TV column: Web.com appeal rooted in good stories, promising storytellers

ATLANTIC BEACH, FL - OCTOBER 01: The ninth green is seen as wind and rain delay the start of the fourth and final round of the Web.com Tour Championship held at Atlantic Beach Country Club on October 1, 2017 in Atlantic Beach, Florida. (Photo by Michael Cohen/Getty Images) Michael Cohen/Getty Images

TV column: Web.com appeal rooted in good stories, promising storytellers

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TV column: Web.com appeal rooted in good stories, promising storytellers

I sometimes say, as I did this past weekend to a PGA Tour employee, that I feel like this column reviews the work of the same 10 people doing the same job week after week. I’m exaggerating slightly, but the point is that the world of televised golf is a tiny universe. We’re watching and listening to the work of the same producers, directors and announcers every week.

That’s why I was unduly excited about the return of the Web.com Tour to Golf Channel with the Bahamas Great Exuma Classic. At the very least, it was a chance to see some under-the-radar players and listen to some announcers I’ll rarely hear after we get into the heart of the PGA Tour season.

If you’ve been reading this column for a number of years, you might recall that I’ve long had a soft spot for the PGA Tour’s Triple-A circuit, probably for the same reason I like minor-league baseball. I like the stories about the dreamers, the grinders, the hotshot All-Americans, the Division II wannabes.

It didn’t hurt that there was a time, not that long ago, when the Web.com (formerly Nationwide) coverage was the most entertaining live coverage on any channel. This year, however, Golf Channel will air only 12 Web.com tournaments. Sunday’s coverage from the Bahamas was more limited than usual because of a wildcat strike by production staffers, but Golf Channel has been doing the bare minimum on Web.com coverage for several years to cut its losses on that tour.

On Sunday, coverage was confined primarily to the par-3 13th, which played just 97 yards, and the drivable, 308-yard 13th. Aside from being an efficient use of the small production team, it showcased two scenic, oceanside holes, which the folks at Sandals Emerald Bay probably didn’t mind.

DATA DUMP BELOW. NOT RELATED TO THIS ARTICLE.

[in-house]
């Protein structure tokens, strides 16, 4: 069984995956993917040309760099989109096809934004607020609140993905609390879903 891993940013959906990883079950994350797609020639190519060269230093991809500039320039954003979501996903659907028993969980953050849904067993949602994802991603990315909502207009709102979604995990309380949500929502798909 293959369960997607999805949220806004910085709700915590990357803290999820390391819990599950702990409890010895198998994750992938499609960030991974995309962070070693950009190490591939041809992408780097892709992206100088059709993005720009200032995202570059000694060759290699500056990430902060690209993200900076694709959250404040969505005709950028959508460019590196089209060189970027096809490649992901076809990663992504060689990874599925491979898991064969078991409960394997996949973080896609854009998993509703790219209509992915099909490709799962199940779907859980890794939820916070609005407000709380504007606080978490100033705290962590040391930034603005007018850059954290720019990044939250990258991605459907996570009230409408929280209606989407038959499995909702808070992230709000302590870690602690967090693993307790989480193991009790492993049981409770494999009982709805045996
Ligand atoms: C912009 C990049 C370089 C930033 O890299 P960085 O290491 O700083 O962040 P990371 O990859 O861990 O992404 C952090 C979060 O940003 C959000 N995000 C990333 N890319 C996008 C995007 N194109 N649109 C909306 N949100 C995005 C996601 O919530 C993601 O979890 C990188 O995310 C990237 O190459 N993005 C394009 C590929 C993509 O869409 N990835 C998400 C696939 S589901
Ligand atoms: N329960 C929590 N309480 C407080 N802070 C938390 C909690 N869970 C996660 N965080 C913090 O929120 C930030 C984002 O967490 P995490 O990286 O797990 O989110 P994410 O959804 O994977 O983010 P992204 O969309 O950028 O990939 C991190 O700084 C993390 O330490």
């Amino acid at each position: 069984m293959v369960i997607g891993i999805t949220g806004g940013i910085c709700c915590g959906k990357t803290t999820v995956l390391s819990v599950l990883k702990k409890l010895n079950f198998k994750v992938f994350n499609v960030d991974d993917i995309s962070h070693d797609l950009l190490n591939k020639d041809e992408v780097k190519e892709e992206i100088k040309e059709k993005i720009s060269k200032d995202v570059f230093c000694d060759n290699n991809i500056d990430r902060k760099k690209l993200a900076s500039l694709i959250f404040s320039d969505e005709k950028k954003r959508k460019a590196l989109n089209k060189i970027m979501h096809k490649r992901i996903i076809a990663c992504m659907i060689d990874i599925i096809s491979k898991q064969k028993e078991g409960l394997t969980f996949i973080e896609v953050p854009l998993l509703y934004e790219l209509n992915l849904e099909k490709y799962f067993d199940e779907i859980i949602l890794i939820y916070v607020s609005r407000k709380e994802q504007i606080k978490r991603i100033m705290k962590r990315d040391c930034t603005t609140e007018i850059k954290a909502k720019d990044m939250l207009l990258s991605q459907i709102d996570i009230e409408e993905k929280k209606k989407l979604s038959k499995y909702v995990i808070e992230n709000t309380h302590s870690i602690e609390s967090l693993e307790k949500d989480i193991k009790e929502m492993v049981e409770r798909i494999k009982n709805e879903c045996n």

The Bahamas event also was a chance to listen to Gary Christian, an announcer who hasn’t been able to break into the big leagues, though he probably deserves a shot. To plagiarize myself, I’ve often said that network announcers are like federal judges – it seems as if they have lifetime appointments. (This isn’t unique to golf. I could point to a few MLB Network and NFL Network analysts who probably should have been fired after their first week on the job but have hung around for years.)

Christian projects an easy manner, a quick wit, a likable persona and good insights. In the windy conditions on No. 13 Sunday, the Englishman had good observations about how to play that short wedge shot – for example, discussing the differences between playing from the right or left side of the tee box, riding the wind off the sea as opposed to drawing it back into the breeze.

Given the logjam of established golf announcers, someone like Christian always will be hard pressed to get assignments covering bigger tours. But this viewer would like to see guys like him get a crack, if only to have some new people to write about in this space every week.

Head-scratcher in Europe

European Tour Productions and Golf Channel have done a better job over the past decade of packaging European Tour coverage for the American audience. But sometimes, I find myself scratching my head.

One example: Before the second round of the BMW South African Open, anchor Dominik Holyer talked about some of the challenges the players would face that day, including holes “4, 5 and 7, three long and very demanding par 4s.”

The next day, Holyer opened the show by saying he wanted “to put the spotlight on a couple of the tougher holes, the two par 3s on the front nine.” He told us about the third, “a real test because you have water all down the left-hand side” and the sixth that “plays down across the water” with a “pretty sporty” hole location that required a precise iron shot.

You know what the problem was? We only saw Holyer; none of the holes he discussed were shown during his opening monologue. As we always say here, it’s a visual medium: Show us, don’t tell us.

But the bigger point here is that there’s no need for Holyer’s scene-setter. Golf producers always feel the need to introduce their announcers or take us up to the 18th tower at the start of the show, when the fans would be just as happy if they could skip over that and go right to the live coverage. Gwk

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